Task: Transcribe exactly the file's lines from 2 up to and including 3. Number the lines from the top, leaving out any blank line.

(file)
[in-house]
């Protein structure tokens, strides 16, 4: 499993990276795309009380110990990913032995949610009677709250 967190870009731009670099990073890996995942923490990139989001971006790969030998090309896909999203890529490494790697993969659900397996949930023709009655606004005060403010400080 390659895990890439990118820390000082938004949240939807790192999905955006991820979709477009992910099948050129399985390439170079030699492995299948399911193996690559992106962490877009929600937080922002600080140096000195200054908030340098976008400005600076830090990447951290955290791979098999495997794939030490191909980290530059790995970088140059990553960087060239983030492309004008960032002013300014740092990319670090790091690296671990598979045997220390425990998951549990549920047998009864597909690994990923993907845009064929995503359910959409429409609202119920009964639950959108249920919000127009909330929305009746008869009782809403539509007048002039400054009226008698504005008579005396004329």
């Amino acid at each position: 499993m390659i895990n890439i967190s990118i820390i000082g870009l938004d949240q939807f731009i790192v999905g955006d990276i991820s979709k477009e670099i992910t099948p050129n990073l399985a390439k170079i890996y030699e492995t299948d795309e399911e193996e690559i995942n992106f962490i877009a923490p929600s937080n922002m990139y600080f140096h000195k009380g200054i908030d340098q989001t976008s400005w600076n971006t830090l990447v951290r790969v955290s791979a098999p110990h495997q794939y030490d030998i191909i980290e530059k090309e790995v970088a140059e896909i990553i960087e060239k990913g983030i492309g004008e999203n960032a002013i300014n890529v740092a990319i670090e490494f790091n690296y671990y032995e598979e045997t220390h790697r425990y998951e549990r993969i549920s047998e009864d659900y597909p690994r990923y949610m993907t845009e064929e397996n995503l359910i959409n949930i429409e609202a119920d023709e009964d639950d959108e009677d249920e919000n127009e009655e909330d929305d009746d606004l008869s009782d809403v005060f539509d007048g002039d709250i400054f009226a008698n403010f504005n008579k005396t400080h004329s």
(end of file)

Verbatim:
């Protein structure tokens, strides 16, 4: 499993990276795309009380110990990913032995949610009677709250 967190870009731009670099990073890996995942923490990139989001971006790969030998090309896909999203890529490494790697993969659900397996949930023709009655606004005060403010400080 390659895990890439990118820390000082938004949240939807790192999905955006991820979709477009992910099948050129399985390439170079030699492995299948399911193996690559992106962490877009929600937080922002600080140096000195200054908030340098976008400005600076830090990447951290955290791979098999495997794939030490191909980290530059790995970088140059990553960087060239983030492309004008960032002013300014740092990319670090790091690296671990598979045997220390425990998951549990549920047998009864597909690994990923993907845009064929995503359910959409429409609202119920009964639950959108249920919000127009909330929305009746008869009782809403539509007048002039400054009226008698504005008579005396004329």
């Amino acid at each position: 499993m390659i895990n890439i967190s990118i820390i000082g870009l938004d949240q939807f731009i790192v999905g955006d990276i991820s979709k477009e670099i992910t099948p050129n990073l399985a390439k170079i890996y030699e492995t299948d795309e399911e193996e690559i995942n992106f962490i877009a923490p929600s937080n922002m990139y600080f140096h000195k009380g200054i908030d340098q989001t976008s400005w600076n971006t830090l990447v951290r790969v955290s791979a098999p110990h495997q794939y030490d030998i191909i980290e530059k090309e790995v970088a140059e896909i990553i960087e060239k990913g983030i492309g004008e999203n960032a002013i300014n890529v740092a990319i670090e490494f790091n690296y671990y032995e598979e045997t220390h790697r425990y998951e549990r993969i549920s047998e009864d659900y597909p690994r990923y949610m993907t845009e064929e397996n995503l359910i959409n949930i429409e609202a119920d023709e009964d639950d959108e009677d249920e919000n127009e009655e909330d929305d009746d606004l008869s009782d809403v005060f539509d007048g002039d709250i400054f009226a008698n403010f504005n008579k005396t400080h004329s």